Anorexia Nervosa (cont.)
What Specialists Treat Anorexia Nervosa?
Specialists who may diagnose and treat anorexia nervosa include primary-care providers, psychiatrists, clinical psychologists, psychoanalysts, psychiatric nurses and nurse practitioners, social workers, nutritionists, and mental-health physician assistants.
How Do Health-Care Professionals Diagnose Anorexia Nervosa?
Medical assessment must include height and weight measurements, vital signs (temperature, pulse, blood pressure and respiratory rate), blood and urine tests, an electrocardiogram (EKG/ECG), and a thorough history and physical exam.
- Criteria used to diagnose anorexia nervosa include the following signs and symptoms:
- Refusal to maintain body weight at or above a minimally normal weight for age and height
- Intense fear of gaining weight, of obesity, or consistent behavior that prevents weight gain even though the sufferer is severely underweight
- Disturbance in the way one pictures or otherwise experiences his or her body weight or shape; undue influence of body weight or shape on one's feeling of self-esteem; denying the seriousness of one's current low body weight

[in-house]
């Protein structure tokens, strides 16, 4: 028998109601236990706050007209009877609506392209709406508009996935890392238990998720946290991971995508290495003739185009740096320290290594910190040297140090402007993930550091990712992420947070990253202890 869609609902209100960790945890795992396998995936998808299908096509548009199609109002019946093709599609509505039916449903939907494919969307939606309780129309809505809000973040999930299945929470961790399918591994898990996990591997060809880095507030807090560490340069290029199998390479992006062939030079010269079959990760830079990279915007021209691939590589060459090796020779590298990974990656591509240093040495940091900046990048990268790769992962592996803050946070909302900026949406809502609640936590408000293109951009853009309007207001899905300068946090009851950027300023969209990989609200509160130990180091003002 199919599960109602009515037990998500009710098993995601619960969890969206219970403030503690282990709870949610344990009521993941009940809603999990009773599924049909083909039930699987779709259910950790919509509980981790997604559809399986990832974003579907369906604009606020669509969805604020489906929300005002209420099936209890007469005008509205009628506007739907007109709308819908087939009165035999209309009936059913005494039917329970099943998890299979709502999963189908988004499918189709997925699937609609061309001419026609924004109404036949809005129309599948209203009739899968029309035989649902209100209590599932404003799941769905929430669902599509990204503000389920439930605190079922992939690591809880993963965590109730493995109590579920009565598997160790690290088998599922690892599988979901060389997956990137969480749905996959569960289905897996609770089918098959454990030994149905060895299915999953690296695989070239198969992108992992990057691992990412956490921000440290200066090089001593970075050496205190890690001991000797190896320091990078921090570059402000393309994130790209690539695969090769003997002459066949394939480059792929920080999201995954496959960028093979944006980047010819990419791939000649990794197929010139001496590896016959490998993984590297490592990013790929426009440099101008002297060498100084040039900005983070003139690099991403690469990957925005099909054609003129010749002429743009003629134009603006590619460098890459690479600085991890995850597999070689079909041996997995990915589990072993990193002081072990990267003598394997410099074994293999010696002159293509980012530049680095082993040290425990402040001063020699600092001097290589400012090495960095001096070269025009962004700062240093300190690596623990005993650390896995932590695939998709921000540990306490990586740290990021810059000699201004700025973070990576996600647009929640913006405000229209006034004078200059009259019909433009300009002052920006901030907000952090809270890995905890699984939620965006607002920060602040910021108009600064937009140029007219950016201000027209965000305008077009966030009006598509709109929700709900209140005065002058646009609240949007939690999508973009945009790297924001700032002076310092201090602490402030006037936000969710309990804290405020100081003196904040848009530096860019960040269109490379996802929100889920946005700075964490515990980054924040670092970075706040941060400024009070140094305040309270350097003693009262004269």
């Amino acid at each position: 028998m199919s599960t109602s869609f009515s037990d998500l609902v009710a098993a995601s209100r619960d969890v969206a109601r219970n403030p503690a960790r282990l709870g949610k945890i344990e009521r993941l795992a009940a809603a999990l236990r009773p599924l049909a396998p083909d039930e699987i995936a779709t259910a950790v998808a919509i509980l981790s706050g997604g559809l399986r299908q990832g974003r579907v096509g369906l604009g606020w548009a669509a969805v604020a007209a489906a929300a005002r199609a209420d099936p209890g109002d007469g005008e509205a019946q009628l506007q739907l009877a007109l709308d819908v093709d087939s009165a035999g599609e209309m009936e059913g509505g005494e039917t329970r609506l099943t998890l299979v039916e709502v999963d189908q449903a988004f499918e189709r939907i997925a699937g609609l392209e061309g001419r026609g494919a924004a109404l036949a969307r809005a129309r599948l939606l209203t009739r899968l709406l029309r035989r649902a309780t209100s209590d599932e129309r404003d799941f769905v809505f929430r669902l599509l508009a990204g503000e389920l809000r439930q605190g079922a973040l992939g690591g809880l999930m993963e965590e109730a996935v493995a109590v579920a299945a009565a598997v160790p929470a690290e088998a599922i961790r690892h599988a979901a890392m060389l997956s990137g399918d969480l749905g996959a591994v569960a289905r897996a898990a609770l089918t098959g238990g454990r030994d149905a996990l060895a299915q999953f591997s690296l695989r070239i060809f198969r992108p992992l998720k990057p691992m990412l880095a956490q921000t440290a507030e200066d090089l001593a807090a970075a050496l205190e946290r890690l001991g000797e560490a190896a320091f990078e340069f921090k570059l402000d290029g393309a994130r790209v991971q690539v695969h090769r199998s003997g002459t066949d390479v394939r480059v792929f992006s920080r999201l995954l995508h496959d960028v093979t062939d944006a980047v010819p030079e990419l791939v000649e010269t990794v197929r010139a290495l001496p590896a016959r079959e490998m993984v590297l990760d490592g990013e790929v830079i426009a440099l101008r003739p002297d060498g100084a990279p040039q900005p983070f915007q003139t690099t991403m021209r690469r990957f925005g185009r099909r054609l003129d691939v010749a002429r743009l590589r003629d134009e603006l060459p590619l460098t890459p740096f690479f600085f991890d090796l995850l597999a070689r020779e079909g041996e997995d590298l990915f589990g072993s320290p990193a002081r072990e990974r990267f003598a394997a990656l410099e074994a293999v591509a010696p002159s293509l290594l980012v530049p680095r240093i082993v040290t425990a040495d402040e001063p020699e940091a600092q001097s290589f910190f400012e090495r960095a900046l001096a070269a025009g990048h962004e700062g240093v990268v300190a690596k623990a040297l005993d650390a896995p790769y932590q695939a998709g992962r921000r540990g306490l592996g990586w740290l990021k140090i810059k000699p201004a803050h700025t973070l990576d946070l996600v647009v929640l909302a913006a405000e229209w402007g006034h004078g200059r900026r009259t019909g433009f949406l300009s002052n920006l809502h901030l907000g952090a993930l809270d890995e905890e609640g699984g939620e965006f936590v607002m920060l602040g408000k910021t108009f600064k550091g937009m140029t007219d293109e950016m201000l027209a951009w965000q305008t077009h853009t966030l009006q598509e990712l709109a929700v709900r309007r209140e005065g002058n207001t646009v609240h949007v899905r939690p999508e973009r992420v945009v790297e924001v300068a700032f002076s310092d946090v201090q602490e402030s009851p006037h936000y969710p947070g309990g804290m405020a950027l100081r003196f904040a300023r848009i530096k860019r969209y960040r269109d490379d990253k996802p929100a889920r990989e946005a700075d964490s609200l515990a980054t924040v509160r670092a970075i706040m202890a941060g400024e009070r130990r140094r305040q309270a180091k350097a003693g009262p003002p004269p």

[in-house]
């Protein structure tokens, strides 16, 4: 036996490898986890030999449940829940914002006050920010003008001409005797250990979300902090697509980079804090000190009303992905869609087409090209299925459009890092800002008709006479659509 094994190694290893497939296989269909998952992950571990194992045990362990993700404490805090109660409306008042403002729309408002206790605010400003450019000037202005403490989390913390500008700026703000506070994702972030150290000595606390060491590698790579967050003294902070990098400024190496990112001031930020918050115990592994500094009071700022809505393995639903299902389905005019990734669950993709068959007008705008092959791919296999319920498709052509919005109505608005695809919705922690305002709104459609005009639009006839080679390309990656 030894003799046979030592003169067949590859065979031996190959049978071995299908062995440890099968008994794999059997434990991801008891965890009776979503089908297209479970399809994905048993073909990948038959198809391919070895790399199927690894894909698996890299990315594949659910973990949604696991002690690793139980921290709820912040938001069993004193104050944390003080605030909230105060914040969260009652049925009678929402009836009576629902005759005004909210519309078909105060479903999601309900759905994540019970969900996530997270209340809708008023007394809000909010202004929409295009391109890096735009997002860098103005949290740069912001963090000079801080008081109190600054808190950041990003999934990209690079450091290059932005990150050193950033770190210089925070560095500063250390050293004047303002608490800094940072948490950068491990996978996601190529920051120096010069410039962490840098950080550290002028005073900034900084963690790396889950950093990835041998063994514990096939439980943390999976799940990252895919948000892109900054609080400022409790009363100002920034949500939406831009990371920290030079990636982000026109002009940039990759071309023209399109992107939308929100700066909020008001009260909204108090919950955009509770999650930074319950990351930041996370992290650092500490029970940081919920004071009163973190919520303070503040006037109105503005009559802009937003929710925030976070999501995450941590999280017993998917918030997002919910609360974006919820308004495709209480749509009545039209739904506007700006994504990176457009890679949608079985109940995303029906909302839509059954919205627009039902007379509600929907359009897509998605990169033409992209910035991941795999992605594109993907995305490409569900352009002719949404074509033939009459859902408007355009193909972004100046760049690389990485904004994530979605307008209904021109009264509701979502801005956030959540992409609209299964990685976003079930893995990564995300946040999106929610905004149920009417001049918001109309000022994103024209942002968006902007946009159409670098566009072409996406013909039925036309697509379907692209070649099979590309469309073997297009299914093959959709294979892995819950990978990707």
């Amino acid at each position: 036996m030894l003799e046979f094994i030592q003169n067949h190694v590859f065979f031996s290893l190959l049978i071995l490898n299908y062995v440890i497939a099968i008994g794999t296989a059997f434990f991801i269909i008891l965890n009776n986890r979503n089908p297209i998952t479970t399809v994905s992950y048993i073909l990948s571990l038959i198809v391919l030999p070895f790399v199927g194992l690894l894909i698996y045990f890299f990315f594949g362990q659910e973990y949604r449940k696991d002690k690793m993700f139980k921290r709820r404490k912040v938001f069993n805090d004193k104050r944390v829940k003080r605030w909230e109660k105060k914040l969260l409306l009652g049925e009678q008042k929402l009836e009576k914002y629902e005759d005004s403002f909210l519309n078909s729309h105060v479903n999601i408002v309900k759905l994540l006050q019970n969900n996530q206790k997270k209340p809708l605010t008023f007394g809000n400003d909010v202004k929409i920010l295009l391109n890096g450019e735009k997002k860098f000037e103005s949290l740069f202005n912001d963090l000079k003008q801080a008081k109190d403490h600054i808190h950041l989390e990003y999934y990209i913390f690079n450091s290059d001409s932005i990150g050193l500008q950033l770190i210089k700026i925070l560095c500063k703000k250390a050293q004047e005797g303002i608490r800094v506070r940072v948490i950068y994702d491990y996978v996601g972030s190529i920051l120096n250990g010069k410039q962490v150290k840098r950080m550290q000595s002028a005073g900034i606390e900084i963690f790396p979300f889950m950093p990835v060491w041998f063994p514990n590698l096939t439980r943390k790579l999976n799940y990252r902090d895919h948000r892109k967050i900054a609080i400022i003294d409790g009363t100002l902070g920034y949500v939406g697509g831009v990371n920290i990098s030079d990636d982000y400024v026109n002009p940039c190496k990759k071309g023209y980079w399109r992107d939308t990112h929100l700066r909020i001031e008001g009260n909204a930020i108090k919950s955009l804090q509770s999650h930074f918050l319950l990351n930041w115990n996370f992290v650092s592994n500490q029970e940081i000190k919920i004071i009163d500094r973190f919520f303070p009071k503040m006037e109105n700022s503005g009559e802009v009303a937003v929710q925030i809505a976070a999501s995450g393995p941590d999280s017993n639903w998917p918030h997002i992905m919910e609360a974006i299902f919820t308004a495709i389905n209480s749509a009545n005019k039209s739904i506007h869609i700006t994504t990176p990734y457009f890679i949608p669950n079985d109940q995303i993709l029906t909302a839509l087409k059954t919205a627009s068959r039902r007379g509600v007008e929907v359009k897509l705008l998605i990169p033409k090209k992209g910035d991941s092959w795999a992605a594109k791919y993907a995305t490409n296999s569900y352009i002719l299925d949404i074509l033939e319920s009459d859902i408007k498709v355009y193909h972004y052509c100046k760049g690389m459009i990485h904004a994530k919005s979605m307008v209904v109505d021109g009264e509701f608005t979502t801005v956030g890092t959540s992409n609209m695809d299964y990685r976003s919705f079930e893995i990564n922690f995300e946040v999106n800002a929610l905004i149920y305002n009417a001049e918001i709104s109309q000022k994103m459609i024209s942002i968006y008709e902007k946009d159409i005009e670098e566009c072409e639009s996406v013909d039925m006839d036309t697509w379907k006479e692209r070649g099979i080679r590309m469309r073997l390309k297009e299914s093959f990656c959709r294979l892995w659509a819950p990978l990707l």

- There are two subtypes of anorexia: restricting and binge-eating/purging subtypes.
- The restricting type of anorexia refers to the sufferer refraining from recurrent binging or purging such that weight loss is mostly achieved through dieting, fasting, and/or excessive exercise.
- The binge-eating/purging type of anorexia is described as engaging in binging or purging (making oneself vomit or misusing laxatives, diuretics, or enemas).
- Atypical anorexia nervosa often refers to people who have some symptoms of anorexia, like all the criteria for the disorder except for weight criteria, anorexia without amenorrhea, or anorexia with no fear of gaining weight. Determining the diagnosis of anorexia nervosa is difficult. A variety of acute and chronic medical and psychiatric conditions can have the same signs and symptoms. A physician must rule out the other illnesses, using a history of symptoms, physical examination, and laboratory tests.
Medically Reviewed by a Doctor on 12/2/2016